Opening ceremony

Master of Laws programme

You are cordially invited to the opening ceremony of the Master of Laws programme of the University of Antwerp on monday 27 September from 10.00 to 12.00 am.
This will be a COVID safe event.* (please read the information below).  

This is the start of the sixth year of our English Master's programme. For the opening ceremony we always invite foreign guest speakers with a broad view of law and experience of various legal matters. We debate complex legal and societal issues with the new and returning students, staff and other guests. 

 This year we are proud to present two topics on the broad scope of law, introduced by two international speakers: 

 "Law in a Global World"
- by Professor Saloni Khanderia, Alexander von Humboldt Fellow (Experienced Researcher), Chair for Civil Law, International Private Law and Comparative Law - LMU, München, Professor of Law (full-time), Jindal Global Law School, Visiting Associate Professor, Faculty of Law, University of Johannesburg. Specialised in international contracts and torts, international procedure and harmonisation of law. 

The effects of globalisation may be witnessed by the increased movement of people, goods, services and data across borders like never before - leading to critical changes in the economic, cultural and political structures of the society. On the one hand, globalisation has improved lives in an unprecedented manner - allowing persons to communicate and move easily across borders but also permitting businesses to provide goods and services overseas with reduced restrictions. At the same time, the advent of the global society has led to several unprecedented predicaments that have arisen along with. The increased movement of persons led to an increased flow of refugees and problems such as terrorism and trade in drugs. Likewise, reduced restrictions for foreign businesses to trade on one's land may lead to unique predicaments of reduced job opportunities for people of the home country. These changes have in turn affected the way experts perceive and address legal questions that have increasingly begun to transcend borders. State control has been increasingly diminishing over time and the era of a sovereign State seems short-lived as disputes are more international than ever. The ongoing situation concerning the COVID-19 pandemic or the situation in Afghanistan is illustrative of these effects. Legal principles must, among other things, provide effective solutions to the infringement of human rights of its citizens that has occurred as a result of the violation of the quarantine rules by foreigners that have entered its State. Likewise, the situation in Afghanistan underscores the necessity for States providing refugee status to the victims to have coherent rules to address the problems that may arise as a result of migration. Globalisation has inevitably called for the re-definition of the scope of national law to meet the pace at which the global society is changing. The address seeks to understand the role that law and legal education may play in a globalised world.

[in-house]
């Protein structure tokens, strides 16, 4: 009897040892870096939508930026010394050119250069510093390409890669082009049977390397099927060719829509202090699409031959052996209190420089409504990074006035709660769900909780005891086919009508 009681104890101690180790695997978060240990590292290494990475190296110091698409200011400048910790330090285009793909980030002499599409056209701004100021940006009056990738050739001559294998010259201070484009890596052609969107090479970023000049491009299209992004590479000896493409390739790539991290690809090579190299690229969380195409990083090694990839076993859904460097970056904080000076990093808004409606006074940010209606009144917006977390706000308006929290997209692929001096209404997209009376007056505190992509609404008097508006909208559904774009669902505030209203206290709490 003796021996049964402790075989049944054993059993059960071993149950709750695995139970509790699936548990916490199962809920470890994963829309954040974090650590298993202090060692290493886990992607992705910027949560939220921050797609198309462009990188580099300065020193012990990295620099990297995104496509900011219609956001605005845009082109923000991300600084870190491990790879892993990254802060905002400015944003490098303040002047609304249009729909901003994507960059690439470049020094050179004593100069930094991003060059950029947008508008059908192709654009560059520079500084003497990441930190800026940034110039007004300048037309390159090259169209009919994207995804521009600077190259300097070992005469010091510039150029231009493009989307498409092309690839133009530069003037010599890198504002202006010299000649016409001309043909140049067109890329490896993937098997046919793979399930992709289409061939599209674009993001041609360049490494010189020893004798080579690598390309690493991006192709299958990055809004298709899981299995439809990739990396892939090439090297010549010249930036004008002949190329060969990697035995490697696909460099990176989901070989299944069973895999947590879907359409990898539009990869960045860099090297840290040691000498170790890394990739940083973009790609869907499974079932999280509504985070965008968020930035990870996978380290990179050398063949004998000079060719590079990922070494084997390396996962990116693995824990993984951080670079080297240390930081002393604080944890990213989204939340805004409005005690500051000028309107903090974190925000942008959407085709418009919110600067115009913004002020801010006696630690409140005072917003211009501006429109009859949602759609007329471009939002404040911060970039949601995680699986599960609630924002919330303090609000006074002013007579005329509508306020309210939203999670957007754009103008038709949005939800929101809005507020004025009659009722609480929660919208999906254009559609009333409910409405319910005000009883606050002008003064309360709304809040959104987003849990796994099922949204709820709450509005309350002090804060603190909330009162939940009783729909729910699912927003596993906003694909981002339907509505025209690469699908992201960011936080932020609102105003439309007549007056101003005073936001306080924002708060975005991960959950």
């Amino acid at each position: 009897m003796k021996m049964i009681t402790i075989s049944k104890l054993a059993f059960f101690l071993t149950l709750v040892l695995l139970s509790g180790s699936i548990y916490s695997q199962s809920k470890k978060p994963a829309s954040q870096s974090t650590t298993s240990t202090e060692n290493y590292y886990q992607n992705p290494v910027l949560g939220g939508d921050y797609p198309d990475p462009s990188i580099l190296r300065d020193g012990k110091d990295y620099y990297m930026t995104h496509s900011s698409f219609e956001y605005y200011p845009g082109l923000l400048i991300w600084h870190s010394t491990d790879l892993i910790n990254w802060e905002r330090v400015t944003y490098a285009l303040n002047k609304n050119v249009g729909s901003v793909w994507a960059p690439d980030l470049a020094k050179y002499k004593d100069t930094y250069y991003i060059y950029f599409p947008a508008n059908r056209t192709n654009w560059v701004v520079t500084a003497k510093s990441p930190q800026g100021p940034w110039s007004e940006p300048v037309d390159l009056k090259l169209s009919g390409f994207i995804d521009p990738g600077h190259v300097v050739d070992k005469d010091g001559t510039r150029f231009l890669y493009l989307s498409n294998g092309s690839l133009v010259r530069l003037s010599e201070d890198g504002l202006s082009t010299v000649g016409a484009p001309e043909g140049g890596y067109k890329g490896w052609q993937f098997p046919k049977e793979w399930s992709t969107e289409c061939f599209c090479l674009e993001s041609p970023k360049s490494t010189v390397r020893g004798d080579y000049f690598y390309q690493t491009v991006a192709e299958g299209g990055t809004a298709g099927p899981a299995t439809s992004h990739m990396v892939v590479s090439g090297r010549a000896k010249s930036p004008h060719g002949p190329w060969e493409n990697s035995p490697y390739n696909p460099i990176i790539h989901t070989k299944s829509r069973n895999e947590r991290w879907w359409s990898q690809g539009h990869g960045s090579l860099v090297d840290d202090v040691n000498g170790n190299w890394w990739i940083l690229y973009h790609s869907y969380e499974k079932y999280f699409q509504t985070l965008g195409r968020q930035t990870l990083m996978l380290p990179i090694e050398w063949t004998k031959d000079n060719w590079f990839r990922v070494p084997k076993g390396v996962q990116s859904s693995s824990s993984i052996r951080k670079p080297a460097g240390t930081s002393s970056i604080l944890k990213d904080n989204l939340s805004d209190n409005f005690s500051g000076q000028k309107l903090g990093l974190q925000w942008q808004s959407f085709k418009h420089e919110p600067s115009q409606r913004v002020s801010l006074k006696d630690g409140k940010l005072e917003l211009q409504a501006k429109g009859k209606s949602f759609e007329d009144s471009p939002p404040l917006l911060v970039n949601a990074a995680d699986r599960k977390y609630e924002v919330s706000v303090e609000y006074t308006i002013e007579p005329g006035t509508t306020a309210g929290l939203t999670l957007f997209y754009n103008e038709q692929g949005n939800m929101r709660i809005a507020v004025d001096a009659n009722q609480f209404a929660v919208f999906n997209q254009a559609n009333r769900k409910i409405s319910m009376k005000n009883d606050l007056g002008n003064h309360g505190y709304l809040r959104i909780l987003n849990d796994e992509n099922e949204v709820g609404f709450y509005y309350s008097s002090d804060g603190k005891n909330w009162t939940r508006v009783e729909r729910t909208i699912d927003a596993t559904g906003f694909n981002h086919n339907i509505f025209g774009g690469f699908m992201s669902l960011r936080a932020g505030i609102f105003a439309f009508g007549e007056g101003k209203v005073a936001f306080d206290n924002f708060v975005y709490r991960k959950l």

"Law (and legal education) in an unequal world"
- by Doctor Foluke Adebisi, School of Law, University of Bristol. Specialised in decolonial thought in legal education and its intersection with a history of changing ideas of the 'human'. 

While writing this address, three overarching global ‘events’ demonstrated the perdition in which the earth and humanity exists. The first is the global pandemic which has had a devastating effect on individual and collective ways of living. In 2020, the filming of the killing of George Floyd led to a global outcry that highlighted continuing structural and direct racism as a significant harm to people racialised ‘below the line of the human’. Finally, the danger of climate change has become increasingly evident in environmental devastation and unusual weather patterns around the world. These three global challenges are intertwined through the restriction of breath – the very essence of life. Consequently, many indigenous people, people with postcolonial backgrounds and foregrounds, and people from underrepresented populations choose to enter into the field of law because they heard freedom in its name. This calling sadly often turns out to be an empty promise because the law and legal education are often implicated in the historic and systemic reproduction or maintenance of the challenges listed above. This address seeks to position the global scholar of law at the intersection of these interlocking crises. 

Official Opening of the Academic Year by Professor Frederik Swennen, Dean of the Law Faculty. 

This ceremony will take a hybrid form. You are welcome to join us in room C.103 or online:
You are also invited to the lunch & reception which will take place between 12.00 and 14.00. 

 * Instructions/guidelines for a Covidsafe event at the campus

  • registration/confirmation is required: if you will attend, do send a mail to 
  • proof of full vaccination, recovery or a negative pcr/rapid antigen test is required and will be scanned at the entrance: no proof = no entry. 
  • the setting will be safe: no social distancing or facemasks required.You can download a detailed map or directions to the campus here.